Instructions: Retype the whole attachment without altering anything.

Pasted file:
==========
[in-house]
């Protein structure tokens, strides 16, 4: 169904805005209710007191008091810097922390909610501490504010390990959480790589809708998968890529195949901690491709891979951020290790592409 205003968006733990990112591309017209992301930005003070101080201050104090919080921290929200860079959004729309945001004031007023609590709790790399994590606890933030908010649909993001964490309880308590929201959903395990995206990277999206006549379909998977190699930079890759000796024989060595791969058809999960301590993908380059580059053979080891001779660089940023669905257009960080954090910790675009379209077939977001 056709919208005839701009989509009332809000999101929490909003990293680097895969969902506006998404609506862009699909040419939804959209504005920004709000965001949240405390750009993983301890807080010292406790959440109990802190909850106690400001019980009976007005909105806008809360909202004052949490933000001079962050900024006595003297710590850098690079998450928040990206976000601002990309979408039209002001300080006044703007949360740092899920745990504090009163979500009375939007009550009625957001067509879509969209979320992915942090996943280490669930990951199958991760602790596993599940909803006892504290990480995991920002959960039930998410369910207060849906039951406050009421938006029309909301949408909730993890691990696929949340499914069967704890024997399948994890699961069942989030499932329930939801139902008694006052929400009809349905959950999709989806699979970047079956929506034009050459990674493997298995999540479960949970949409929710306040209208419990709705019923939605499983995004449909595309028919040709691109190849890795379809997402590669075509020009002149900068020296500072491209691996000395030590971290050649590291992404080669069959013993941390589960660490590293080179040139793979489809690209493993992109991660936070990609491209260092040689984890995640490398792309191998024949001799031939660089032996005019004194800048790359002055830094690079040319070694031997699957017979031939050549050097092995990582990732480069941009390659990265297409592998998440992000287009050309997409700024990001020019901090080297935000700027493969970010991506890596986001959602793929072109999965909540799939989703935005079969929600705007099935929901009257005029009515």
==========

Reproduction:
[in-house]
């Protein structure tokens, strides 16, 4: 169904805005209710007191008091810097922390909610501490504010390990959480790589809708998968890529195949901690491709891979951020290790592409 205003968006733990990112591309017209992301930005003070101080201050104090919080921290929200860079959004729309945001004031007023609590709790790399994590606890933030908010649909993001964490309880308590929201959903395990995206990277999206006549379909998977190699930079890759000796024989060595791969058809999960301590993908380059580059053979080891001779660089940023669905257009960080954090910790675009379209077939977001 056709919208005839701009989509009332809000999101929490909003990293680097895969969902506006998404609506862009699909040419939804959209504005920004709000965001949240405390750009993983301890807080010292406790959440109990802190909850106690400001019980009976007005909105806008809360909202004052949490933000001079962050900024006595003297710590850098690079998450928040990206976000601002990309979408039209002001300080006044703007949360740092899920745990504090009163979500009375939007009550009625957001067509879509969209979320992915942090996943280490669930990951199958991760602790596993599940909803006892504290990480995991920002959960039930998410369910207060849906039951406050009421938006029309909301949408909730993890691990696929949340499914069967704890024997399948994890699961069942989030499932329930939801139902008694006052929400009809349905959950999709989806699979970047079956929506034009050459990674493997298995999540479960949970949409929710306040209208419990709705019923939605499983995004449909595309028919040709691109190849890795379809997402590669075509020009002149900068020296500072491209691996000395030590971290050649590291992404080669069959013993941390589960660490590293080179040139793979489809690209493993992109991660936070990609491209260092040689984890995640490398792309191998024949001799031939660089032996005019004194800048790359002055830094690079040319070694031997699957017979031939050549050097092995990582990732480069941009390659990265297409592998998440992000287009050309997409700024990001020019901090080297935000700027493969970010991506890596986001959602793929072109999965909540799939989703935005079969929600705007099935929901009257005029009515």